May 8, 2015


Incorporating Behavioral Effects from Vehicle Choice Models into Bottom-Up Energy Sector Models


Friday, May 8, 2015, 1:40 p.m. – 3:00 p.m.


1605 Tilia, Room 1103, West Village


Many types of models are used for evaluating climate-change-related programs and policies, because analysis requirements can vary widely depending on the specific nature of the problem being addressed.  Limitations on data and methodology typically ensure that models have various strengths and weaknesses, requiring researchers to make tradeoffs when choosing models.  In the case of energy systems, one frequent distinction is between “top down” models (e.g., computable general equilibrium, or CGE models) that address energy systems within the context of the larger economy, versus “bottom up” models (e.g., so-called E4, or “energy/economy/environment/engineering” models), which model the energy system at a much higher level of detail, but simplify the relationship to the rest of the economy.  Recently researchers have been concerned that E4 models, despite their higher level of detail, produce results that are an unrealistic representation of consumer market behavior, calling into question their value for making policy decisions.  This is particularly true for household vehicle technology choice, an important sub-sector of many E4 models.

At the same time, there is a large and well-established literature on behavioral modeling of household vehicle choice and usage decisions that relies on discrete and discrete-continuous choice models.  This seminar will discuss how behavioral effects from these models can be incorporated into E4 models in a theoretically consistent way to produce more realistic results.  A key point is that all the model types (CGE, E4, and vehicle choice/usage models) can be derived from the same standard model of the economy, differing only in the simplifying assumptions used to develop alternative methods.  Understanding these theoretical underpinnings leads to an approach for modifying E4 models currently used by many researchers, without requiring any changes to existing modeling software.  We demonstrate the approach with an application using TIMES/MARKAL.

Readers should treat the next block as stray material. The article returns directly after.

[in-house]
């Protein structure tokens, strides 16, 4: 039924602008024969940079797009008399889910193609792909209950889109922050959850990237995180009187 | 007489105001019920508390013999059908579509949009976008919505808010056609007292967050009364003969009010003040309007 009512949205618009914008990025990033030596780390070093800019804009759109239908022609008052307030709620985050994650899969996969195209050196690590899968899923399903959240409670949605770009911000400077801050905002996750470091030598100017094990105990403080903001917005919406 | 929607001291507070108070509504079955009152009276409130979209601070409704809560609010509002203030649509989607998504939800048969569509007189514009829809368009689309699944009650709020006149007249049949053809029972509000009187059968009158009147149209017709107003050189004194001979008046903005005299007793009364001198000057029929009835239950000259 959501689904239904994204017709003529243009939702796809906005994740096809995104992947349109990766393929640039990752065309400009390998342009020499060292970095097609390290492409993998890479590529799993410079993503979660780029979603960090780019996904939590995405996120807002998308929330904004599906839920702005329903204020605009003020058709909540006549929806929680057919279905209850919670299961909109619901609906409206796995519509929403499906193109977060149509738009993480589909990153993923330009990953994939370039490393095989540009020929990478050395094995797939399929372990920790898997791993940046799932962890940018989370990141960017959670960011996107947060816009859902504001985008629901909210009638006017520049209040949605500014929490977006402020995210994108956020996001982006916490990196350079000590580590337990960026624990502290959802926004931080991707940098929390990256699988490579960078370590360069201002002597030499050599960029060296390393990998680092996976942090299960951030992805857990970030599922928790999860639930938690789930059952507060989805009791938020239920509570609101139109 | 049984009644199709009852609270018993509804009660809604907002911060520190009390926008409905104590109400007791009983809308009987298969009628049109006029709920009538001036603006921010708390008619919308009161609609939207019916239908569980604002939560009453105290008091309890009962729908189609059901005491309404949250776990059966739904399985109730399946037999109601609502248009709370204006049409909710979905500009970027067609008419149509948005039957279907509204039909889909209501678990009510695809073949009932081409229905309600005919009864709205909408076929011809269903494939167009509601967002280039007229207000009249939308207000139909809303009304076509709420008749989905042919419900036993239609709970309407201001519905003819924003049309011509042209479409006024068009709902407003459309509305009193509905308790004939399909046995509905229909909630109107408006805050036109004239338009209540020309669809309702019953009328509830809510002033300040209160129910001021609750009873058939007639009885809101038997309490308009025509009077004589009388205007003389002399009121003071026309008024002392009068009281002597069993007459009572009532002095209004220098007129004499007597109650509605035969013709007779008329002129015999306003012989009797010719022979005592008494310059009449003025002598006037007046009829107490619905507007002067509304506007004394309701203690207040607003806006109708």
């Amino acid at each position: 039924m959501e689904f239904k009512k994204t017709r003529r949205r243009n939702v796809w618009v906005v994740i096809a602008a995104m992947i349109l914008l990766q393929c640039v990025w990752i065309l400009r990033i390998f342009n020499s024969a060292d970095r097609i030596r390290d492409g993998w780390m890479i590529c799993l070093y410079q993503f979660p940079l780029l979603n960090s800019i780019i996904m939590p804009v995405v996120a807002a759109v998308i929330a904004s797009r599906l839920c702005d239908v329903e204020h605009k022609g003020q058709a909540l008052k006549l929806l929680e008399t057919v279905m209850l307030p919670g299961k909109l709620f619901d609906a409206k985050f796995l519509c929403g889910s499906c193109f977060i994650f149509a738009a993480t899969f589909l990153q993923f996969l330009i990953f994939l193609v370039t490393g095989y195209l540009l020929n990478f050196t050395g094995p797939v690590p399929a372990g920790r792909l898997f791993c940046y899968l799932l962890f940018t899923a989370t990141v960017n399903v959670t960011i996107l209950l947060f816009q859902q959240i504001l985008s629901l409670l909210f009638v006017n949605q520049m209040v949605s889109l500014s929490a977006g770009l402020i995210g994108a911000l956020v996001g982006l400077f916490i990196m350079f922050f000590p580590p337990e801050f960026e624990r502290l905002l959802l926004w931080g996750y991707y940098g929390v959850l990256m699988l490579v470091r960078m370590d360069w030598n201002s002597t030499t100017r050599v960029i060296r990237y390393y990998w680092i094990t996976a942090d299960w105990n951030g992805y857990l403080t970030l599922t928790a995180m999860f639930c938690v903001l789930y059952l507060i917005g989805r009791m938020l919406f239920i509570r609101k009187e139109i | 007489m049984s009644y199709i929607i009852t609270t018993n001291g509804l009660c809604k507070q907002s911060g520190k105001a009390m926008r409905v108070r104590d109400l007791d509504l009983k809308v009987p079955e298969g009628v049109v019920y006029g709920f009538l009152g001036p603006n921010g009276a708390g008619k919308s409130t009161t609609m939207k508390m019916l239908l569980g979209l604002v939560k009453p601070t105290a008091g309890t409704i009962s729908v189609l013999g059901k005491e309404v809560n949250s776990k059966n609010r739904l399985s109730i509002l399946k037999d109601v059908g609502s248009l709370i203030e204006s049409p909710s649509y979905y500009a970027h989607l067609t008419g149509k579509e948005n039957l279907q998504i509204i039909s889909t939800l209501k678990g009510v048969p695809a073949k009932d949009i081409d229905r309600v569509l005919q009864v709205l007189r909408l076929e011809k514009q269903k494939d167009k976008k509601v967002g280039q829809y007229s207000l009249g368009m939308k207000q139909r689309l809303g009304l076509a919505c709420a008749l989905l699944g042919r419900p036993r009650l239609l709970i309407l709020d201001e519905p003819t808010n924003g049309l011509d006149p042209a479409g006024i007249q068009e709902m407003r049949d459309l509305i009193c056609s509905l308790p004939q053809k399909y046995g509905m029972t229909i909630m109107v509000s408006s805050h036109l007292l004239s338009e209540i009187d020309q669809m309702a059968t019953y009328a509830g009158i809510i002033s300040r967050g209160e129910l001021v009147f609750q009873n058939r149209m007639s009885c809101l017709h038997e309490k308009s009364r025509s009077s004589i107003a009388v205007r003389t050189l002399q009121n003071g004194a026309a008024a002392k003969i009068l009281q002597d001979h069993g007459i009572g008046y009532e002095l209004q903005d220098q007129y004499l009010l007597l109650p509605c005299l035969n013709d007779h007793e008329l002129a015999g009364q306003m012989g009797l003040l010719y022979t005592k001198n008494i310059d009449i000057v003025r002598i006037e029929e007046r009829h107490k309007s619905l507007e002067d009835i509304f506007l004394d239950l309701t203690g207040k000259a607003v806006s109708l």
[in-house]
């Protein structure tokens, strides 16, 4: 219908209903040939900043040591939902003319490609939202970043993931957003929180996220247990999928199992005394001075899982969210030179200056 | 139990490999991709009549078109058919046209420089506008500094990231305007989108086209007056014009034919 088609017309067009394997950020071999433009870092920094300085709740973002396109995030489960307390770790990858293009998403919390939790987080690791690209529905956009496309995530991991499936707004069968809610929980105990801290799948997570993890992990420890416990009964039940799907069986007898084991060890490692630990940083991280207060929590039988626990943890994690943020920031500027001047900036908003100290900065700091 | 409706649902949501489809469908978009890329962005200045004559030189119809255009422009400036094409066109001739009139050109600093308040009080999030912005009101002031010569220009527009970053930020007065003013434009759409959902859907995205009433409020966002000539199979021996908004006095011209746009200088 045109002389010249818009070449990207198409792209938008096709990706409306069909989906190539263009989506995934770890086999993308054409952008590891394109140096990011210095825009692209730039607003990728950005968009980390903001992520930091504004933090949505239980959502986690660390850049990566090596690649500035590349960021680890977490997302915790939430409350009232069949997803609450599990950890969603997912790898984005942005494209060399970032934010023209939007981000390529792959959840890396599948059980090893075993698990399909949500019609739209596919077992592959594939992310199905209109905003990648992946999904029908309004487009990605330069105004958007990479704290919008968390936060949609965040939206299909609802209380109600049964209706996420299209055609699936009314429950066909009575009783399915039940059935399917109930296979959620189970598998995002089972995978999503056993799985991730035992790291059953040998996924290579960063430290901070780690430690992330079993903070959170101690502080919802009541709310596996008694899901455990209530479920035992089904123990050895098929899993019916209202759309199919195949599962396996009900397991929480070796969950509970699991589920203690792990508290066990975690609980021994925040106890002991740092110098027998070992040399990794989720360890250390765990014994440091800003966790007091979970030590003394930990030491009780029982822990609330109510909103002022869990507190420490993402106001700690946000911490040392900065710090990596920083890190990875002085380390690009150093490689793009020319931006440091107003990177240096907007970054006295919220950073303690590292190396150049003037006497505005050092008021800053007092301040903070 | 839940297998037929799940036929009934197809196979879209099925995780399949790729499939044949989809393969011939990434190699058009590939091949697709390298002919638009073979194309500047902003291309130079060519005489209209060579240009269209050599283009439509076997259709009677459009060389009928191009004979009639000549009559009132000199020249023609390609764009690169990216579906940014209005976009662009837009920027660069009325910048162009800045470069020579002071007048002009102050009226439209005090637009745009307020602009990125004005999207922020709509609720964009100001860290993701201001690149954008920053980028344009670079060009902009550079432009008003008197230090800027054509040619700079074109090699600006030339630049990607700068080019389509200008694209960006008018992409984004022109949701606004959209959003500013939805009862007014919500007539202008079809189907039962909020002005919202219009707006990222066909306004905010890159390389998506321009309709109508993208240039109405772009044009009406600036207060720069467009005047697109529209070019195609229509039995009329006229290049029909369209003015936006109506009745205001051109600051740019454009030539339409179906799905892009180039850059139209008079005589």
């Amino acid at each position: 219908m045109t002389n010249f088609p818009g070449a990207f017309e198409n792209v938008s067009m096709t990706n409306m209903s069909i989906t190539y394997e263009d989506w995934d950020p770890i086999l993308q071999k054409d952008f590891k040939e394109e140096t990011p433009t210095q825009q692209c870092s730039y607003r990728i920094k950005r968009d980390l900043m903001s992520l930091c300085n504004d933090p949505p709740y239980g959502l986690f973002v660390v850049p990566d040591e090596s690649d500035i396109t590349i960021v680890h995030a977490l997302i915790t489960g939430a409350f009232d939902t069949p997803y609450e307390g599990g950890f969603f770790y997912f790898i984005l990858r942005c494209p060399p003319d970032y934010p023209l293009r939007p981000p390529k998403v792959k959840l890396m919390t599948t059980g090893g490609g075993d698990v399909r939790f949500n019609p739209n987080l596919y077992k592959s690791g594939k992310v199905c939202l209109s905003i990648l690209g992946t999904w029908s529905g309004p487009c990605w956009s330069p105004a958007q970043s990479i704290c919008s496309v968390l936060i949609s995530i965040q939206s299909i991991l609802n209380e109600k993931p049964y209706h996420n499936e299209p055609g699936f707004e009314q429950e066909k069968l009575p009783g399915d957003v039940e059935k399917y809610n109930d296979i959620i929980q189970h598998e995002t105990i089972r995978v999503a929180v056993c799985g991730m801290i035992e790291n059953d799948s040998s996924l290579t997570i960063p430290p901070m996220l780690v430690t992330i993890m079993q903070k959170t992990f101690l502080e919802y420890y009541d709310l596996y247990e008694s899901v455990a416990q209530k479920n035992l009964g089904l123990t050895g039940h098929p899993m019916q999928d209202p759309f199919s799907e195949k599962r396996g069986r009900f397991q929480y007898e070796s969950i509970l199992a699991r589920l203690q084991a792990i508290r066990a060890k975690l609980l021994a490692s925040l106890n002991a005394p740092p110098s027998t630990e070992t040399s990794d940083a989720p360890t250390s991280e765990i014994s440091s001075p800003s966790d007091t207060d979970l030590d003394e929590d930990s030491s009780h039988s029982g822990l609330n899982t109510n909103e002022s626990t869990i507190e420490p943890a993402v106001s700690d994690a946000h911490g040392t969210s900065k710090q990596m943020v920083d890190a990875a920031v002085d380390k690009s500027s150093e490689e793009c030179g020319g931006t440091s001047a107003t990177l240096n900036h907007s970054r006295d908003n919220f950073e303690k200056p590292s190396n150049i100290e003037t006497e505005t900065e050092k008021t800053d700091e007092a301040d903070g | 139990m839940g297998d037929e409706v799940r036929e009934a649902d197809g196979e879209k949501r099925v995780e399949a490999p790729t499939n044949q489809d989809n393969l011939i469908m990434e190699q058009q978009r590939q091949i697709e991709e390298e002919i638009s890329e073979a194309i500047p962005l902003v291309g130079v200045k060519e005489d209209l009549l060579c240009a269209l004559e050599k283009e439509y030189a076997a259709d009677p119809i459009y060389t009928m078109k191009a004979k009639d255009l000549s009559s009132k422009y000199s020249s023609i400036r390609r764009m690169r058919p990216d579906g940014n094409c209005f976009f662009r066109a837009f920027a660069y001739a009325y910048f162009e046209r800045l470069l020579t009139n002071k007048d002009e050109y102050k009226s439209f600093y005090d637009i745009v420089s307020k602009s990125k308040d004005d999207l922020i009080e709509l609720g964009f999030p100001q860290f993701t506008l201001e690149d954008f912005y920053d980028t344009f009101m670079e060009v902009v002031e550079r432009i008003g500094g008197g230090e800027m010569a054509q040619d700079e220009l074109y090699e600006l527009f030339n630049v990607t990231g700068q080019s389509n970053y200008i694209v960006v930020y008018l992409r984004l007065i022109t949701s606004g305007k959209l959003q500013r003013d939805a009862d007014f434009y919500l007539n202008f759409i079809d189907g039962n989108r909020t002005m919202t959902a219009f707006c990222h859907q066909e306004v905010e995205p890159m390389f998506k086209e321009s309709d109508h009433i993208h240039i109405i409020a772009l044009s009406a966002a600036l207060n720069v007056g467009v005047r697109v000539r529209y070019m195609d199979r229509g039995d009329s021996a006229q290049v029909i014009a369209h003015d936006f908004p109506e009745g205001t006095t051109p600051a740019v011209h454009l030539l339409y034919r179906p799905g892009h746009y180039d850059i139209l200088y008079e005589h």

This talk places a heavy emphasis on reviewing aforementioned aspects of economic theory that form the basis for a variety of models used by ITS researchers, and could be of interest to current students who are relying on these models.

Various aspects of this work were done in collaboration with Kalai Ramea, Sonia Yeh, Chris Yang, and Joan Ogden.

Biographical Sketch

David Bunch received his PhD in Mathematical Sciences from Rice University (1985), and has been on the faculty of the UC Davis Graduate School of Management since that time.  He has been affiliated with ITS Davis since its inception, and has worked extensively on development of new methodologies and approaches for modeling consumer choice, particularly in the area of vehicle markets.  He has received support from both state and federal sponsors (e.g., CEC, ARB, DOT, DOE) to develop models for evaluating policies such as ZEV, Pavley, and CAFE, and economic incentive programs such as feebates.

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